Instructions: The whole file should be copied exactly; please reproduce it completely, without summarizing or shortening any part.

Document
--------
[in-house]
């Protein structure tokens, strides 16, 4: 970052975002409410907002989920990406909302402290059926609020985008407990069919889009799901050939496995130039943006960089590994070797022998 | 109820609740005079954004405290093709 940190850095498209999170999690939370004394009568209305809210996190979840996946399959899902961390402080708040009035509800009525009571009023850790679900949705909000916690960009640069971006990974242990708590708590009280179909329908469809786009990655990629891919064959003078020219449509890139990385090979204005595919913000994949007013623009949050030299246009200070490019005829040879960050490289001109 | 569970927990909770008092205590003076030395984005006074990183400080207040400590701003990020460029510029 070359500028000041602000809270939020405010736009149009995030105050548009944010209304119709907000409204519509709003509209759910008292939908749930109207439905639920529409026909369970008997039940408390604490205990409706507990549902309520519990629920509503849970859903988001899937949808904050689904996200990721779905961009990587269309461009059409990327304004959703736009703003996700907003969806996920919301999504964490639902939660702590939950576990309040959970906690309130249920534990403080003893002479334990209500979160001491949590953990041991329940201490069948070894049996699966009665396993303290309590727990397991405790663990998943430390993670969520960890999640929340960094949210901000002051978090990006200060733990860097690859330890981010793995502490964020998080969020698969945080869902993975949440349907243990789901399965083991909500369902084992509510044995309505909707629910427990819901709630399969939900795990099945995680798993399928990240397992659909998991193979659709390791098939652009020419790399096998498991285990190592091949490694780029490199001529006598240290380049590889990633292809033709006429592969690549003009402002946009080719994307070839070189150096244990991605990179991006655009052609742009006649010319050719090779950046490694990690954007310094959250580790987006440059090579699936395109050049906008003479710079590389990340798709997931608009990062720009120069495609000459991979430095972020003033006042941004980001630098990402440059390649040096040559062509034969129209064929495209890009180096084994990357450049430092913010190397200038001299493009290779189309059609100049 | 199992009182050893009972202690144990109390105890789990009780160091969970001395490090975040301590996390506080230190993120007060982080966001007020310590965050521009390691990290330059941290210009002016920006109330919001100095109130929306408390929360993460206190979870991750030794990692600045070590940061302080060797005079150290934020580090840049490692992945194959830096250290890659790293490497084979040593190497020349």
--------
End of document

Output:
[in-house]
């Protein structure tokens, strides 16, 4: 970052975002409410907002989920990406909302402290059926609020985008407990069919889009799901050939496995130039943006960089590994070797022998 | 109820609740005079954004405290093709 940190850095498209999170999690939370004394009568209305809210996190979840996946399959899902961390402080708040009035509800009525009571009023850790679900949705909000916690960009640069971006990974242990708590708590009280179909329908469809786009990655990629891919064959003078020219449509890139990385090979204005595919913000994949007013623009949050030299246009200070490019005829040879960050490289001109 | 569970927990909770008092205590003076030395984005006074990183400080207040400590701003990020460029510029 070359500028000041602000809270939020405010736009149009995030105050548009944010209304119709907000409204519509709003509209759910008292939908749930109207439905639920529409026909369970008997039940408390604490205990409706507990549902309520519990629920509503849970859903988001899937949808904050689904996200990721779905961009990587269309461009059409990327304004959703736009703003996700907003969806996920919301999504964490639902939660702590939950576990309040959970906690309130249920534990403080003893002479334990209500979160001491949590953990041991329940201490069948070894049996699966009665396993303290309590727990397991405790663990998943430390993670969520960890999640929340960094949210901000002051978090990006200060733990860097690859330890981010793995502490964020998080969020698969945080869902993975949440349907243990789901399965083991909500369902084992509510044995309505909707629910427990819901709630399969939900795990099945995680798993399928990240397992659909998991193979659709390791098939652009020419790399096998498991285990190592091949490694780029490199001529006598240290380049590889990633292809033709006429592969690549003009402002946009080719994307070839070189150096244990991605990179991006655009052609742009006649010319050719090779950046490694990690954007310094959250580790987006440059090579699936395109050049906008003479710079590389990340798709997931608009990062720009120069495609000459991979430095972020003033006042941004980001630098990402440059390649040096040559062509034969129209064929495209890009180096084994990357450049430092913010190397200038001299493009290779189309059609100049 | 199992009182050893009972202690144990109390105890789990009780160091969970001395490090975040301590996390506080230190993120007060982080966001007020310590965050521009390691990290330059941290210009002016920006109330919001100095109130929306408390929360993460206190979870991750030794990692600045070590940061302080060797005079150290934020580090840049490692992945194959830096250290890659790293490497084979040593190497020349």